Definitely takes off on its own. I also tried options like auto-punch for a certain region but no dice. Auto punch only takes effect when you press record on the transport - and that still takes off like a rabbit. I agree with you FWIW. Reaper is just as you say, and Pro Tools too as far as I recall.
Interesting. Might be some settings somewhere in S1. Could it be using it’s own clock, but just getting MMC to ‘start/stop’ or something? I’m baffled at how the transport could track in slave mode if there’s not time code coming in. Maybe some kind of flag in there to disable that behavior?
I did read appropriate sections in the fabulous manual a few more times, but no answers popped out. Not the end of the world especially with the transport window as you mentioned.
Thank you for the heads up on this Brian…
I managed to get Dorico synced up with Logic using the IACBus on my Mac and this Timecode app - Wow, this is huge! Not having so much luck syncing to Cubase, but I must be doing something wrong…I need to play around with it a bit more. For those people that miss REWIRE, this TXL Timecode app does work. You can demo it for free and it only costs 20euros. I also managed to record the output of Dorico into Logic by using a program from Rogue Amoeba called Loopback. This seemed to work well (after trying a few other audio routing apps) and with a bit of negative track delay I was able to hear that it all stayed in sync on playback. I did have to start Dorico a couple of bars early and then jump over to Logic and hit the record button. All in all this opens up a lot of possibilities.
Not sure if the Mac thing would be a huge difference, but here’s my method for syncing to Cubase on Windows. Works well here.
In Dorcio load the TXL Timecode VST in the playtab’s Instrument rack. Set the Midi Output dropdown to the MIDI port you wish to send the timecode over. In my case I’ve used loopMIDI to set up a virtual port. I’ll leave everything else alone and just go with the defaults and deal with the offsets in my DAW.
In Cubase’s top menu go to Transport/Project Synchronization Setup and establish these settings.
This part is optional and one can kind of guess at it instead, but I do it to get an idea of exactly where on the timeline Dorico makes a sound and set my project time code offset accordingly.
I suspect the settings one needs can all change a bit if you change sample rates, or use a different audio device later, etc.
b. Make sure the Cubase Project Setup “Start Time” and “Display Time Offset” are set to zero to begin with. You can get there from the main menu: Project/Project Setup (Shift s).
c. Choose the timecode display option in the transport, DISABLE the tempo track, and click record on the Cubase transport. It turns red but nothing happens yet as the transport is waiting for some time code to tell it to move.
d. I play my Dorico score from the very beginning and let a few bars record in Cubase. Note that it won’t be at the start of the project at this time, but rather, several seconds in.
e. After stopping Dorico disable record on the Cubase Transport if it doesn’t happen by itself. If we don’t do this “Project Set Up” will be grayed out when we need it below.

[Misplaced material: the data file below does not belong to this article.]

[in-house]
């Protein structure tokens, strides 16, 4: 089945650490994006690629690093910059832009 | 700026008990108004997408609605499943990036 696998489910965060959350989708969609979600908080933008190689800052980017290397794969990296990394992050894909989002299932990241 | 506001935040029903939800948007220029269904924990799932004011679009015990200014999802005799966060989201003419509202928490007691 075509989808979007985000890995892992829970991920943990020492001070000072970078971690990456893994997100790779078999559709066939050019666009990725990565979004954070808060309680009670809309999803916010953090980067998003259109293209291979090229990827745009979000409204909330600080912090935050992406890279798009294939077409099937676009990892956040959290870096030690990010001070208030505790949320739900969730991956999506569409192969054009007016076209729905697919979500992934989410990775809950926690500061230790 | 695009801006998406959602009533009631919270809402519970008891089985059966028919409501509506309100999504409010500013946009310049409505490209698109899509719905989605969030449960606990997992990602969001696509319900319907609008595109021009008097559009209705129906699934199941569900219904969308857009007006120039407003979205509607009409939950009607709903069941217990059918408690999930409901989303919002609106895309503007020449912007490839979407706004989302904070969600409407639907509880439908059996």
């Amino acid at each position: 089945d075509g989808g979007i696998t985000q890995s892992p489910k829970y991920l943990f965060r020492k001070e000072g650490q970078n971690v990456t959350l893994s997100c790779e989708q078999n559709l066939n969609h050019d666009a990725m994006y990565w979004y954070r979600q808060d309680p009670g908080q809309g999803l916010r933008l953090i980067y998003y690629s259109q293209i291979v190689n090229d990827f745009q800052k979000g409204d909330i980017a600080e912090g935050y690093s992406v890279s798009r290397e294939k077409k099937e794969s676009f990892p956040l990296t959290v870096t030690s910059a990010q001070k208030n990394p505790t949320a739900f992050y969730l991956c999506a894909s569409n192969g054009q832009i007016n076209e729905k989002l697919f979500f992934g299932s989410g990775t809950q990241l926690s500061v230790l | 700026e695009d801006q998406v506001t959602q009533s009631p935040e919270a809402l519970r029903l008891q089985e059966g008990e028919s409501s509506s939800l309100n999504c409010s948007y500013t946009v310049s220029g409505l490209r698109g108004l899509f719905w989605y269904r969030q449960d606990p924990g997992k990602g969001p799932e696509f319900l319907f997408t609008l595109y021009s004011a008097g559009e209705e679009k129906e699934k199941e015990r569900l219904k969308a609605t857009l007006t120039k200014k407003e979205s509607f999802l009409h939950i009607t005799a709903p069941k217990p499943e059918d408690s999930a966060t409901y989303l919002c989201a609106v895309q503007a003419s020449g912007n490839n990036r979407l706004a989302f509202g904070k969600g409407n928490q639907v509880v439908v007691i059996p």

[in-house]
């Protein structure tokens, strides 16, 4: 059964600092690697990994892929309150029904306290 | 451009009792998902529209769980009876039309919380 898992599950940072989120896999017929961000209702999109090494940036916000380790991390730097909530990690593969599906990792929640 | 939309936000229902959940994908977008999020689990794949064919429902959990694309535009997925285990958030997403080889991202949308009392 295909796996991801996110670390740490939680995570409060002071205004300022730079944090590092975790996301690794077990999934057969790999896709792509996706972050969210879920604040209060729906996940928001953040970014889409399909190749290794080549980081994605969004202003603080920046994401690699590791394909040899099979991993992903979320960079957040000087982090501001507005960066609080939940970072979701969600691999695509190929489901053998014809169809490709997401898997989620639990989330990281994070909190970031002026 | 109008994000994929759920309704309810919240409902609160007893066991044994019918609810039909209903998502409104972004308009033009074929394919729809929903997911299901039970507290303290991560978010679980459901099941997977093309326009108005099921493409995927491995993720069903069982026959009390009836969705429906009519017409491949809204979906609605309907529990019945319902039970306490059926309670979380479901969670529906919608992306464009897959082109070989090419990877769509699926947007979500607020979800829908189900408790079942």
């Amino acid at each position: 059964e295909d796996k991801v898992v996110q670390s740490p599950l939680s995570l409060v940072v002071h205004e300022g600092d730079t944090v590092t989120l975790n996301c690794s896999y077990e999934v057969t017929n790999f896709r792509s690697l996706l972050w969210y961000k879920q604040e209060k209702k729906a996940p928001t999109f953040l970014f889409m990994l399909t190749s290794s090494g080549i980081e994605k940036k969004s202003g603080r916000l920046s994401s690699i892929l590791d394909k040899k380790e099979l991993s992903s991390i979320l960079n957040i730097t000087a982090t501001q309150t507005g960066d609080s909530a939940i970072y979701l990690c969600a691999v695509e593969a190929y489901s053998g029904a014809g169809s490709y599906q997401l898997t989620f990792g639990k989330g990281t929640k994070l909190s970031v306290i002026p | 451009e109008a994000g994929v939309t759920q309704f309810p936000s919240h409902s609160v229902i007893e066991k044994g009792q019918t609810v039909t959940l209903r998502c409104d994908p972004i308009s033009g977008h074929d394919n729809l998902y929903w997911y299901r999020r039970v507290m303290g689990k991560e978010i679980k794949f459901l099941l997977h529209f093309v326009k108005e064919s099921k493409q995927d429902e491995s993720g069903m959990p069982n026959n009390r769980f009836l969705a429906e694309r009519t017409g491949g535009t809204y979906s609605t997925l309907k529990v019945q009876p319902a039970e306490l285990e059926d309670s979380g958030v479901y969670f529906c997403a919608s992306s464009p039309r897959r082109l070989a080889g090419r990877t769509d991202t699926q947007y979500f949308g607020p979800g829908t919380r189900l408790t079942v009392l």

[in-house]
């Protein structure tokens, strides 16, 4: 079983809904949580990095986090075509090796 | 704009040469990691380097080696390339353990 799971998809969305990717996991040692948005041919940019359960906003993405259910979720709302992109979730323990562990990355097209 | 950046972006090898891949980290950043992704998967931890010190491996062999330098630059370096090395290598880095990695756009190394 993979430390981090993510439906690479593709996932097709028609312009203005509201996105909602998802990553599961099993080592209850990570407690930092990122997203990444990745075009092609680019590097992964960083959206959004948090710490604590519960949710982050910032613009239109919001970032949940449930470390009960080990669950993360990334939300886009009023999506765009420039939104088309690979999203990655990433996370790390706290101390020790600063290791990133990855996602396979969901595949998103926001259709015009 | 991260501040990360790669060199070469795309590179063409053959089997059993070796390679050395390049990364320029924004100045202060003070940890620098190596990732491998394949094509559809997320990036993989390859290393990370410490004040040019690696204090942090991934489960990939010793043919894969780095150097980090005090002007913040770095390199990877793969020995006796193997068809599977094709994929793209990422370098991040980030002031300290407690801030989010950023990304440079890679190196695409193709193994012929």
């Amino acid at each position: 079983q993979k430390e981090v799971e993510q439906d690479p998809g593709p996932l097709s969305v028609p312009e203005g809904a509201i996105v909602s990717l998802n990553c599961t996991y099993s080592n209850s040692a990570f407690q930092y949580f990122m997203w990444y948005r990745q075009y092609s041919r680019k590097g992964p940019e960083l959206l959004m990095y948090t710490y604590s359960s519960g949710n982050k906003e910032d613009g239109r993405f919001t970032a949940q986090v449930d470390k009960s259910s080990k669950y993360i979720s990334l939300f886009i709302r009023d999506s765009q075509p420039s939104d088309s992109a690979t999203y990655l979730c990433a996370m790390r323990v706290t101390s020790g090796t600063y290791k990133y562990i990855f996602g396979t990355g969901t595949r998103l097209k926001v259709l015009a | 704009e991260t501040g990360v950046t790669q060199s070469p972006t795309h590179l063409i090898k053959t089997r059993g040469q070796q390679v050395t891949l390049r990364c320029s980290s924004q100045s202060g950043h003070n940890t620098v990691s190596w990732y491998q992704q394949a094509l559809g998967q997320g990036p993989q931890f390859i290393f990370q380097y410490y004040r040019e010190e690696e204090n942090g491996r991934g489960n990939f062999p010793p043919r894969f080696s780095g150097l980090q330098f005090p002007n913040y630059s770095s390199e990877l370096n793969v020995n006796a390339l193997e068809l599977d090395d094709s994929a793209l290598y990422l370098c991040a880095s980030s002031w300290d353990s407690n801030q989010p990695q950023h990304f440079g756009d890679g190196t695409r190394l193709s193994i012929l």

f. In the Cubase project view select the event that just recorded in Cubase. Tap the l key so the Cubase cursor snaps to the beginning of the part.
g. Double click the cursor position to highlight it, and tap ctrl-c (to copy it into the text buffer).
h. In the Main Cubase Menu go to Project/Project Setup (Shift S).
i. Double click Project Start Time and tap ctrl v to paste in the cursor position.
Cubase will ask if it should keep the event at the current time position.
At this point the transport is now in sync with Dorico.
Optionally you can set a time code offset in the Cubase Project Setup. In this example I will round up from the start time we pasted earlier to the nearest second so my first bar-line in Cubase shows as 00:00:00:00, and there’s a few frames of leadin for Dorico to get ramped up.
This time when Cubase asks if it should move the event to the time position choose NO; because, we want it to stay right where it is, at the beginning of the project.
And now the Cubase transport is locked and loaded. If one wants the grid to kind of match up with what’s going on in Dorico in terms of bar sizes and whatnot, don’t forget that you can export a Master Track in MIDI format from Dorico, and import it into Cubase. Just remember disable the Tempo track after importing it so the transport stays locked up with the time code.
Thank you very much, Brian. I will experiment and report back!
I have Dorico and Cubase synced up perfectly - Thanks Brian - and using a Mac program called Loopback from Rogue Amoeba I am able to record audio from Dorico into Cubase with virtually no latency. It should be possible to work successfully with both programs together - I will have to try it in a real world project now, but essentially, it looks good!
Please tell if you face any problems or just how the workflow turned out to be like!
I tried today syncing cubase and dorico - it works very well!
For MIDI routing from dorico to cubase, I used macs own AUDIO-MIDI Studio. In there, you have to create a midi port by double clicking the red thing in the top left corner:
For me, the difference in timecode was roughly 20 seconds. I wonder where this difference comes from, it seems that dorico and the TXL Timecode -plugin have different timecodes unless it is manually corrected.
For me it was sort of a first love elation, but I feel as if I spoke too soon in this thread. It does work as advertised so can’t complain about the product. But alas, once past the first experiments with a couple of instruments - I’ve found that the load on my machine is (perhaps obviously) much higher that running Dorico alone, which means the sound devolves into crackles and pauses that much faster.